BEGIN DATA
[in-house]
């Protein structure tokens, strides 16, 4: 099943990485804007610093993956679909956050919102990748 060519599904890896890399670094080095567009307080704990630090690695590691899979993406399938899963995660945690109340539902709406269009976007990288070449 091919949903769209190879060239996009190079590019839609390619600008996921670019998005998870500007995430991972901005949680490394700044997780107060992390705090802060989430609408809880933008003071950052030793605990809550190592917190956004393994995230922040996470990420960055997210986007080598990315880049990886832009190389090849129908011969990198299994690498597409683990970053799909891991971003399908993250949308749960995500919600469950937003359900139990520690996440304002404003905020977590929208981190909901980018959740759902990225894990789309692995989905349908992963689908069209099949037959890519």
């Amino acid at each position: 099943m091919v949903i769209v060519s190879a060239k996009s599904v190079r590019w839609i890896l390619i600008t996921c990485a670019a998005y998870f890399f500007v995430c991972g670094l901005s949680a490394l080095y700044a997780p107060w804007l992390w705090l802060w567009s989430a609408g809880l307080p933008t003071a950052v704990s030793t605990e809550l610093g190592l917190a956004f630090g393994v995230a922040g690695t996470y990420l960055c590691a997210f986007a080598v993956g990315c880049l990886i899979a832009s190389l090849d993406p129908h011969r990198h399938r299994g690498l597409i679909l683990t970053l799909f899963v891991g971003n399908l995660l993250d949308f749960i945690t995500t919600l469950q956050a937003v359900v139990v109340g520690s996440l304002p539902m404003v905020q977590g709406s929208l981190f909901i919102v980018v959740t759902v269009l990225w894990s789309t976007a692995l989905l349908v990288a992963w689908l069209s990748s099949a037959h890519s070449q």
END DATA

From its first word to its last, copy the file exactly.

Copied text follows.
[in-house]
């Protein structure tokens, strides 16, 4: 099943990485804007610093993956679909956050919102990748 060519599904890896890399670094080095567009307080704990630090690695590691899979993406399938899963995660945690109340539902709406269009976007990288070449 091919949903769209190879060239996009190079590019839609390619600008996921670019998005998870500007995430991972901005949680490394700044997780107060992390705090802060989430609408809880933008003071950052030793605990809550190592917190956004393994995230922040996470990420960055997210986007080598990315880049990886832009190389090849129908011969990198299994690498597409683990970053799909891991971003399908993250949308749960995500919600469950937003359900139990520690996440304002404003905020977590929208981190909901980018959740759902990225894990789309692995989905349908992963689908069209099949037959890519």
């Amino acid at each position: 099943m091919v949903i769209v060519s190879a060239k996009s599904v190079r590019w839609i890896l390619i600008t996921c990485a670019a998005y998870f890399f500007v995430c991972g670094l901005s949680a490394l080095y700044a997780p107060w804007l992390w705090l802060w567009s989430a609408g809880l307080p933008t003071a950052v704990s030793t605990e809550l610093g190592l917190a956004f630090g393994v995230a922040g690695t996470y990420l960055c590691a997210f986007a080598v993956g990315c880049l990886i899979a832009s190389l090849d993406p129908h011969r990198h399938r299994g690498l597409i679909l683990t970053l799909f899963v891991g971003n399908l995660l993250d949308f749960i945690t995500t919600l469950q956050a937003v359900v139990v109340g520690s996440l304002p539902m404003v905020q977590g709406s929208l981190f909901i919102v980018v959740t759902v269009l990225w894990s789309t976007a692995l989905l349908v990288a992963w689908l069209s990748s099949a037959h890519s070449q």